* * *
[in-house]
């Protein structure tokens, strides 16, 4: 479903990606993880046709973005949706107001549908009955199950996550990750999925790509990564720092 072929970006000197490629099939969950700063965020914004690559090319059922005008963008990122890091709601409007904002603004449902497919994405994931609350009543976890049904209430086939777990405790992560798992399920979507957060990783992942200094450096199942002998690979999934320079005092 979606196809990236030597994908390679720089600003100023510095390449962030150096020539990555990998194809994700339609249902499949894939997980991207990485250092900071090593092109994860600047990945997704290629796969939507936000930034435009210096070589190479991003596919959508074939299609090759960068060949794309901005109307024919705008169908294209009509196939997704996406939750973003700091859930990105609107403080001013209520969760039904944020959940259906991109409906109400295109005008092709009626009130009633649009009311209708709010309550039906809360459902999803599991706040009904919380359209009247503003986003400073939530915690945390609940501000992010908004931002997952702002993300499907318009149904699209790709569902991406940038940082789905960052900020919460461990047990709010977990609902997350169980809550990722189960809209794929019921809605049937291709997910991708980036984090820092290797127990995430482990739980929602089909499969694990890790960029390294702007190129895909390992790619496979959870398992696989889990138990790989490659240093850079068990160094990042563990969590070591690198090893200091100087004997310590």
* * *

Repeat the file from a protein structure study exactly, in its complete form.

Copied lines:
[in-house]
């Protein structure tokens, strides 16, 4: 479903990606993880046709973005949706107001549908009955199950996550990750999925790509990564720092 072929970006000197490629099939969950700063965020914004690559090319059922005008963008990122890091709601409007904002603004449902497919994405994931609350009543976890049904209430086939777990405790992560798992399920979507957060990783992942200094450096199942002998690979999934320079005092 979606196809990236030597994908390679720089600003100023510095390449962030150096020539990555990998194809994700339609249902499949894939997980991207990485250092900071090593092109994860600047990945997704290629796969939507936000930034435009210096070589190479991003596919959508074939299609090759960068060949794309901005109307024919705008169908294209009509196939997704996406939750973003700091859930990105609107403080001013209520969760039904944020959940259906991109409906109400295109005008092709009626009130009633649009009311209708709010309550039906809360459902999803599991706040009904919380359209009247503003986003400073939530915690945390609940501000992010908004931002997952702002993300499907318009149904699209790709569902991406940038940082789905960052900020919460461990047990709010977990609902997350169980809550990722189960809209794929019921809605049937291709997910991708980036984090820092290797127990995430482990739980929602089909499969694990890790960029390294702007190129895909390992790619496979959870398992696989889990138990790989490659240093850079068990160094990042563990969590070591690198090893200091100087004997310590």